Afghan diplomats struggling in US without pay
Afghans diplomats are now are relying heavily on savings and loans.
Diplomats in Afghanistan's Embassy in Washington, as well as Afghan consulates in New York and Los Angeles, are relying heavily on savings and loans because they have not been paid for several months, the New York Times reported.
According to the newspaper, the Afghan Embassy in Washington continues to process consular requests and receives $2,000 to $3,000 in fees each month, which is enough to cover utilities but not enough to pay salaries to Afghan employees.
Officials told The New York Times that Afghan diplomats had not been paid since October 2021, when US banks stopped accounts.
The Afghans will only be able to take advantage of diplomatic immunity and residency for 30 days if the Embassy building closes, according to the newspaper, which cited a State Department memo cited by numerous officials.
The diplomats will have little to no capacity to remain in the United States if they are not granted asylum or other legal residences promptly.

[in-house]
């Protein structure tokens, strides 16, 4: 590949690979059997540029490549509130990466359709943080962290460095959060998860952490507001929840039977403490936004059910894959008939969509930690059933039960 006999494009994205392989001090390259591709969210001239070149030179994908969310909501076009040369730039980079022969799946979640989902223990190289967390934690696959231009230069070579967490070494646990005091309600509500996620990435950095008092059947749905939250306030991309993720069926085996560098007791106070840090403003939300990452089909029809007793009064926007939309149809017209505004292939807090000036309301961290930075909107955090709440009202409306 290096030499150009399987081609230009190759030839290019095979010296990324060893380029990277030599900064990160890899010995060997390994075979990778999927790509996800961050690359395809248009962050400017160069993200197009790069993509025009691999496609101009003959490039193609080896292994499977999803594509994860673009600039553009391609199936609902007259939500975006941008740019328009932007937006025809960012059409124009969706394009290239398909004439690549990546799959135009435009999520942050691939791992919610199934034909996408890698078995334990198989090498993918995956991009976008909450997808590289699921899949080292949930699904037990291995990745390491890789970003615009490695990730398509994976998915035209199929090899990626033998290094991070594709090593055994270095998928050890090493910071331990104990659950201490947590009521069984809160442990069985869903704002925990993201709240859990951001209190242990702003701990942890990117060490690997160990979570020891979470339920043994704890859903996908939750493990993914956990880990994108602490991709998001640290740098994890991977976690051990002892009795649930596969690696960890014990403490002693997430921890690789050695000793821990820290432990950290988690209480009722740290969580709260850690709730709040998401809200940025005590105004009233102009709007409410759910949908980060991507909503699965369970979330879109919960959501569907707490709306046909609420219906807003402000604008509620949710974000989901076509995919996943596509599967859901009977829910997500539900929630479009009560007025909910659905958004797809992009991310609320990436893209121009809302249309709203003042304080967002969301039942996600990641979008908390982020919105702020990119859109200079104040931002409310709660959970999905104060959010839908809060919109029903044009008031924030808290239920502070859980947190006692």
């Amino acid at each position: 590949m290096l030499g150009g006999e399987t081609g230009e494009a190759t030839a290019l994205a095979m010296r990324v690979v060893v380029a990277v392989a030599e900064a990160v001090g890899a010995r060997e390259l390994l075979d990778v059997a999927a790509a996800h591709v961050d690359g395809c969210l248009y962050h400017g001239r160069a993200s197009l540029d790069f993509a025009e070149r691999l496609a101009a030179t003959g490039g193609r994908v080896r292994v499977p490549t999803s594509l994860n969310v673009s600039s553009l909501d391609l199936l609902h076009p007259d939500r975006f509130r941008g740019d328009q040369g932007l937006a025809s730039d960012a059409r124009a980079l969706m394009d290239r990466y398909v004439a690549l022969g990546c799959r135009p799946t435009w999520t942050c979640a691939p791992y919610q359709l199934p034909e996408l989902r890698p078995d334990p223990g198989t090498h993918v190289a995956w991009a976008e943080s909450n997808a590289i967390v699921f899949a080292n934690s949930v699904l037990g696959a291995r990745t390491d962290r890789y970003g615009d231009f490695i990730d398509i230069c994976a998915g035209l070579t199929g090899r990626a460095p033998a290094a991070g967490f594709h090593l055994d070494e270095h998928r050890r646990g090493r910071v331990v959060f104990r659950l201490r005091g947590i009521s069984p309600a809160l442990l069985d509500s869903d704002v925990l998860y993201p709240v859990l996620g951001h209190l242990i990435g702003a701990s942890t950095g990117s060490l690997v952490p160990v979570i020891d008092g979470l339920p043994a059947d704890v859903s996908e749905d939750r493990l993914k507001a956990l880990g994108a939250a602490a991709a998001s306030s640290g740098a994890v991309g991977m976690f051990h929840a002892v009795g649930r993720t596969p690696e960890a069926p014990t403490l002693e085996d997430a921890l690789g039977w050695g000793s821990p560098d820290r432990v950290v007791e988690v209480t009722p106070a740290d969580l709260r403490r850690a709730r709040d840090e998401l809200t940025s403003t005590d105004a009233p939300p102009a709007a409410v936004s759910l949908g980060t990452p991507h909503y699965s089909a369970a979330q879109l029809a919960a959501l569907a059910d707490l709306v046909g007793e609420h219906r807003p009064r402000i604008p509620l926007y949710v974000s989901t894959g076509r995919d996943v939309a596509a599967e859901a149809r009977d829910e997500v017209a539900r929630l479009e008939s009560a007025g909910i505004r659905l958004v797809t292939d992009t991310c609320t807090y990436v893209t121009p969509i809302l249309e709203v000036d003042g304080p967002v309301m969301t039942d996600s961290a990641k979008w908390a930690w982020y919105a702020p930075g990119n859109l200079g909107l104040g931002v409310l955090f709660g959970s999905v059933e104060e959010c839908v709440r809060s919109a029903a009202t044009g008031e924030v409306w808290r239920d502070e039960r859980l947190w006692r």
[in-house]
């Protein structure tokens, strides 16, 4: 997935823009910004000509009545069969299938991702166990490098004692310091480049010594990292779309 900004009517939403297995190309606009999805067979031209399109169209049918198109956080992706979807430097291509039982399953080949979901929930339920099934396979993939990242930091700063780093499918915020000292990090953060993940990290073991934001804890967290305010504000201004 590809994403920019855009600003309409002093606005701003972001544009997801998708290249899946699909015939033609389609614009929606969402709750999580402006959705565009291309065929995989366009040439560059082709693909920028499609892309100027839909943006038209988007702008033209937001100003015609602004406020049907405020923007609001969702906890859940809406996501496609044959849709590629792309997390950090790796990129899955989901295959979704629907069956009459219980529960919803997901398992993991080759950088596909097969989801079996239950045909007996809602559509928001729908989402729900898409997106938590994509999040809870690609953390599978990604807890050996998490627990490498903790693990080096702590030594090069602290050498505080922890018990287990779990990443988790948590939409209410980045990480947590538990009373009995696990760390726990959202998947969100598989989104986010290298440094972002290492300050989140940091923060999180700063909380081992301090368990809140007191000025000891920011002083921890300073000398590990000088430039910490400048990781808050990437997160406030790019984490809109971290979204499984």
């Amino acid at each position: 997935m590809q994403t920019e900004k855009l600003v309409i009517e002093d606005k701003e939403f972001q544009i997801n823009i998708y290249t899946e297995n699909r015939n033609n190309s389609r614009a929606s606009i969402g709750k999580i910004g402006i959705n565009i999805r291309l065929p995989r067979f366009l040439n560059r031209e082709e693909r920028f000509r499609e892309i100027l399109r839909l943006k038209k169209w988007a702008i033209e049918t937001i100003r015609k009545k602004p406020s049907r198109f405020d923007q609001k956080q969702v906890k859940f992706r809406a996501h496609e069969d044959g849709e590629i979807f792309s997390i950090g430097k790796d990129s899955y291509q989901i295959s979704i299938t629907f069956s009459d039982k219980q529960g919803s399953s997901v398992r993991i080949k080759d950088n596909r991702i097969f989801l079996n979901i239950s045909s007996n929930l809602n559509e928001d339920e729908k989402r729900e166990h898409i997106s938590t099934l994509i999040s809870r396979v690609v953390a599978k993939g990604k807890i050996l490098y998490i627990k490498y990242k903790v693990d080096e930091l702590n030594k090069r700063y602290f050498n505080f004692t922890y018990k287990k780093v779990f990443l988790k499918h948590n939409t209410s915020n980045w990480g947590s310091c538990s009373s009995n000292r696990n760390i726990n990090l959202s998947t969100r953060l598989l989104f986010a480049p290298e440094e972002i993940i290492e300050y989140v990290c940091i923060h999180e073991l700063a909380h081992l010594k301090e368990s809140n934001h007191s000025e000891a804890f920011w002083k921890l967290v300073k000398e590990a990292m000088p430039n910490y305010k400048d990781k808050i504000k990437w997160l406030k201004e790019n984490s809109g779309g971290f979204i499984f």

According to Matthew Bourke, a spokesperson for US Citizenship and Immigration Services, 31 Afghans have requested to become permanent residents, including diplomats and their family members.
Around 55 Afghan diplomats and their family members in the United States are seeking refuge, according to Abdul Hadi Nejrabi, the Afghan Embassy's deputy head of mission.
Money unfrozen, yet stolen?
President Joe Biden signed an executive order on Friday to split the $7 billion in Afghan frozen funds between 9/11 victims' families and Afghan humanitarian aid.
The Taliban Movement sees the US decision to freeze Afghan funds held in US banks as a showcase of theft and the moral decline of the United States, Mohammad Naeem, a spokesperson for the Taliban political office said.